Treatment or prevention of internal parasite, insect, and tick infestations in animals, especially animals in the wild, is a formidable task. Thus, it is not surprising that no single, universally accepted method is available for this purpose. Common practices for delivering a pesticide, e.g., an insecticide or an acaricide, to livestock include (1) direct, whole-body treatment, where the animal's body is drenched with pesticide-containing liquids; (2) systemics, where the pesticide is allowed to circulate in the host's blood; and (3) controlled-release systems, which are usually physically attached to the animal and which release pesticide continuously over a period of weeks or months.

There are disadvantageous features to all of these previously described methods. Whole body treatments involve substantial waste. In addition, for dipping or spraying, the animals must be herded and driven to, or through, the treatment area. Such procedures are both labor-intensive and stressful to the livestock. Moreover, due to the high potential for spillage, these operations pose significant environmental hazards for the surrounding area as well as health hazards for workers.

Systemics are generally not acceptable, especially for food animals, because of the toxic residues that can concentrate and remain in animal tissues for extended periods. Controlled-release devices, e.g., ear tags, risk infection or skin irritation when these devices are attached to the animal's body. None of these procedures are suitable for use with wildlife such as deer or other large herbivores.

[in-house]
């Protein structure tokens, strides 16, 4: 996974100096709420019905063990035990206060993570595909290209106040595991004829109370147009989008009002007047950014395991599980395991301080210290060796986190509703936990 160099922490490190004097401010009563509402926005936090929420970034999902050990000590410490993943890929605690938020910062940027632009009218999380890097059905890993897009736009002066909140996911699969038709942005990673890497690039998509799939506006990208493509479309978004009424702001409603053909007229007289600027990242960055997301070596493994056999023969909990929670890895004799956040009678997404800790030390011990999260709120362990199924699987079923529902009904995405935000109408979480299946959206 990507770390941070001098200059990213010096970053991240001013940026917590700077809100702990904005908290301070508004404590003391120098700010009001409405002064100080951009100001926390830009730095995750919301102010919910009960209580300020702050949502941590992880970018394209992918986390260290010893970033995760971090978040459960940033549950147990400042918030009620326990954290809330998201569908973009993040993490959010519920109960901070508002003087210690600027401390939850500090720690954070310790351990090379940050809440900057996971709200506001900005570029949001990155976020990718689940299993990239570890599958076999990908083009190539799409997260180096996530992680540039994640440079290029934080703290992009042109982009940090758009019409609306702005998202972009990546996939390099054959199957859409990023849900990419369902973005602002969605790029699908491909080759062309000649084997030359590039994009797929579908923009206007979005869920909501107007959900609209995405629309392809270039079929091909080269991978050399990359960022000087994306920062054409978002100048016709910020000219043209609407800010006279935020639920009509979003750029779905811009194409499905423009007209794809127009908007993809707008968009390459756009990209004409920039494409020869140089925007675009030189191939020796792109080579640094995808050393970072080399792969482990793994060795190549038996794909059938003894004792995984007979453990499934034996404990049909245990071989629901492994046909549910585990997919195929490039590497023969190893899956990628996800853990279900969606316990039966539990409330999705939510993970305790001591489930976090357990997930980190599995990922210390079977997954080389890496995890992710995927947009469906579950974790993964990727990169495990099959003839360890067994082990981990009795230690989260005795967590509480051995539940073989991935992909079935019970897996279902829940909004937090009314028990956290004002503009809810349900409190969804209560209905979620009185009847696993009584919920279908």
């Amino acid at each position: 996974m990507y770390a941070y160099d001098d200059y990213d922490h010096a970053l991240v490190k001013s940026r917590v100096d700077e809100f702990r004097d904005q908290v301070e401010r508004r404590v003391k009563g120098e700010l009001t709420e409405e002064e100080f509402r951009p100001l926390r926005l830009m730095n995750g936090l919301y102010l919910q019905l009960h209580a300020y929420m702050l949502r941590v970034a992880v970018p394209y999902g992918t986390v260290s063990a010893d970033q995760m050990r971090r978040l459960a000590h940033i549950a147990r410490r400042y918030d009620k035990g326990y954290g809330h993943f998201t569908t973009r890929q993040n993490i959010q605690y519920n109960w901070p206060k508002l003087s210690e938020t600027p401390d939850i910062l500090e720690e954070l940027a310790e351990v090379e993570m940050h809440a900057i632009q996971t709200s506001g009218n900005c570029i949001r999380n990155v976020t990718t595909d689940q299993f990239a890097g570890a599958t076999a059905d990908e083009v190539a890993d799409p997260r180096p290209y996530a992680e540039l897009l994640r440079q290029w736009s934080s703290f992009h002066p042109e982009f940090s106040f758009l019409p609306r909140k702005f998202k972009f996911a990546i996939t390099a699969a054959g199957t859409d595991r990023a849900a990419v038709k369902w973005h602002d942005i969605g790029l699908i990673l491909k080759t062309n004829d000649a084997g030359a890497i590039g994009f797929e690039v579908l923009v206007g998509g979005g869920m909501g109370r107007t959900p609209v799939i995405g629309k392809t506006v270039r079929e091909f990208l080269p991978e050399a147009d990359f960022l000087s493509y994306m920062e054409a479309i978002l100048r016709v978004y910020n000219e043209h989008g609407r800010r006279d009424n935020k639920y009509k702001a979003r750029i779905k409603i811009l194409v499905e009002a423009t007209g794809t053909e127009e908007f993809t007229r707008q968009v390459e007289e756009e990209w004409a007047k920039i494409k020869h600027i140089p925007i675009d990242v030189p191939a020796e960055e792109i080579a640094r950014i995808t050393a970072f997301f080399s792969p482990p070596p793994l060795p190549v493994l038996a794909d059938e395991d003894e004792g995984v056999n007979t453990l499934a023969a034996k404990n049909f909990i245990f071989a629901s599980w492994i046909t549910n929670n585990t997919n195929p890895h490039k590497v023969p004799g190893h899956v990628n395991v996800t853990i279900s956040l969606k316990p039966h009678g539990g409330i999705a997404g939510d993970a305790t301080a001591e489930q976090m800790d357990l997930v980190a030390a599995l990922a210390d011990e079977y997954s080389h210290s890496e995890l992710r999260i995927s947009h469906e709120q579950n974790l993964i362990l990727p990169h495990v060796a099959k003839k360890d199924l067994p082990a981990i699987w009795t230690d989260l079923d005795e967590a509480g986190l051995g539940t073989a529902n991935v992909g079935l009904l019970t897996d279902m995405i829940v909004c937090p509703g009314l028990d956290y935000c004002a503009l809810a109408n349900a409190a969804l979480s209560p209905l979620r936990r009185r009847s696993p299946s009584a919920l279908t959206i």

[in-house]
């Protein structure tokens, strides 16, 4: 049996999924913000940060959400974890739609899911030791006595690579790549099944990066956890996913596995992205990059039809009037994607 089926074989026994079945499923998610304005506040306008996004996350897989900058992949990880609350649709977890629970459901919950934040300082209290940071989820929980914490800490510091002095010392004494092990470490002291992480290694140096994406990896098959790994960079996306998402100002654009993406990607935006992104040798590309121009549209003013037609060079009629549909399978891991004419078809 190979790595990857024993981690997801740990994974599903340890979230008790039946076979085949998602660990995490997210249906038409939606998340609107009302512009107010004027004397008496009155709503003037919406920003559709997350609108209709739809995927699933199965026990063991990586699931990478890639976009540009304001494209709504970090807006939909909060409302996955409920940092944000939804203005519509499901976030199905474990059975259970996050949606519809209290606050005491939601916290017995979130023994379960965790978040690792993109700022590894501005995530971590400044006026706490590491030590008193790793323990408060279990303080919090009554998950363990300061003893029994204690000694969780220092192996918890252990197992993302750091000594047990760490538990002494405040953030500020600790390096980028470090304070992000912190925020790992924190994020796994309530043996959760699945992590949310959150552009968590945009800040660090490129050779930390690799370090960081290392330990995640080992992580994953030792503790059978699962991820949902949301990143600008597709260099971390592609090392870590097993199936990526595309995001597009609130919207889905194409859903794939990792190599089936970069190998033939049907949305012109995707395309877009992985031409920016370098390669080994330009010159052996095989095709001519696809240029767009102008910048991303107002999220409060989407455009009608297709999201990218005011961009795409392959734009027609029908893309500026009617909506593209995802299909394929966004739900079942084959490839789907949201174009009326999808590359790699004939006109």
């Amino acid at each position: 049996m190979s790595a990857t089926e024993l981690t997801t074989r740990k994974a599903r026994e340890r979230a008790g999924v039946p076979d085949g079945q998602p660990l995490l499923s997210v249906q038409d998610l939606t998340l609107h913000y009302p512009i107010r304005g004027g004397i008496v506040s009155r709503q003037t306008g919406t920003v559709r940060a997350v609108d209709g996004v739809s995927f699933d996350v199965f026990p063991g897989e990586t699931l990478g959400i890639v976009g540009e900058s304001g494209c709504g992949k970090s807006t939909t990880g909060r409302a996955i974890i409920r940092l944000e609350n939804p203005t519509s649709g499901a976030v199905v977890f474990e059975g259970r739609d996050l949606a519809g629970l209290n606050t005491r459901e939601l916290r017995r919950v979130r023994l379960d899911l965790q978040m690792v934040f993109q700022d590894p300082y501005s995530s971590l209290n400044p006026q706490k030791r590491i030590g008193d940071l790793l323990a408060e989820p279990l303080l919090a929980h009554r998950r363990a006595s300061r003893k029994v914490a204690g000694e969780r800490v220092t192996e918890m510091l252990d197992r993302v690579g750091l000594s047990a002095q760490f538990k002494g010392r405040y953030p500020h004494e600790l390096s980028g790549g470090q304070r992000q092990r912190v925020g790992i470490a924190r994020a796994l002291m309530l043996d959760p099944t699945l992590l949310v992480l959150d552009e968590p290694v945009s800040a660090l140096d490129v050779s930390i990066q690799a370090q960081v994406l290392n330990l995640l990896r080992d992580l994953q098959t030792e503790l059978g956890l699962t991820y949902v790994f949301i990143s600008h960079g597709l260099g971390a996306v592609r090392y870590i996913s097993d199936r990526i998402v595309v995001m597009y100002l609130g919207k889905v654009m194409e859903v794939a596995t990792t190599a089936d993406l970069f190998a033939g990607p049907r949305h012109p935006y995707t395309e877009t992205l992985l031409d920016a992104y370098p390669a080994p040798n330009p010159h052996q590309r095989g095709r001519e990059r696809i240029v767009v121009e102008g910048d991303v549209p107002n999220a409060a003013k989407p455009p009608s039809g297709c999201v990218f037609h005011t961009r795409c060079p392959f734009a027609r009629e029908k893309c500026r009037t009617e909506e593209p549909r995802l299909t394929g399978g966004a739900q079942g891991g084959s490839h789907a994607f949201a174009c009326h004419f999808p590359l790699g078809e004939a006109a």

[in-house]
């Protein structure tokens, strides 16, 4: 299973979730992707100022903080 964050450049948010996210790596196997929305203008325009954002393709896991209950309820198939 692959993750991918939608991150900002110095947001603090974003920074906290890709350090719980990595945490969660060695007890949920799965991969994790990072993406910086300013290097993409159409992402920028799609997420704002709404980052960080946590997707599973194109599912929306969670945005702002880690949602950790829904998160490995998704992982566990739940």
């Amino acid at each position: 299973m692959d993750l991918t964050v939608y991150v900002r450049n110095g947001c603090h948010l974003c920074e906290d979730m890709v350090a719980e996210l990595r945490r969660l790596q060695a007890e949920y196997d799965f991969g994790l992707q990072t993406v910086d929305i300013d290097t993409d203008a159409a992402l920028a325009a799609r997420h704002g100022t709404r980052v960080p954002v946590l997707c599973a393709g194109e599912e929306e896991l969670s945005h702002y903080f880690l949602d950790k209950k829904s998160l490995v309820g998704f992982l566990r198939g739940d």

Common methods of administering anthelmintics include injection and oral administration. The disadvantage of injectable formulations of anthelmintics include unwanted side effects and injection site blemishes that can reduce meat's marketability. Oral formulations are, at best, impractical in the case of large herds of domestic animals and unfeasible in the case of wild animals such as deer.

An alternative to the methods described above is self-medication. In self-medication methods, an animal which is attracted to a device that offers a bait, e.g., food, materials for nest construction, etc., is sprayed or coated with pesticide-containing composition when the animal either contacts the device or in some way triggers the device to release the pesticide. Such methods offer an advantage over the previously described methods by minimizing the amounts of pesticide dispersed to the host and, consequently, into the environment.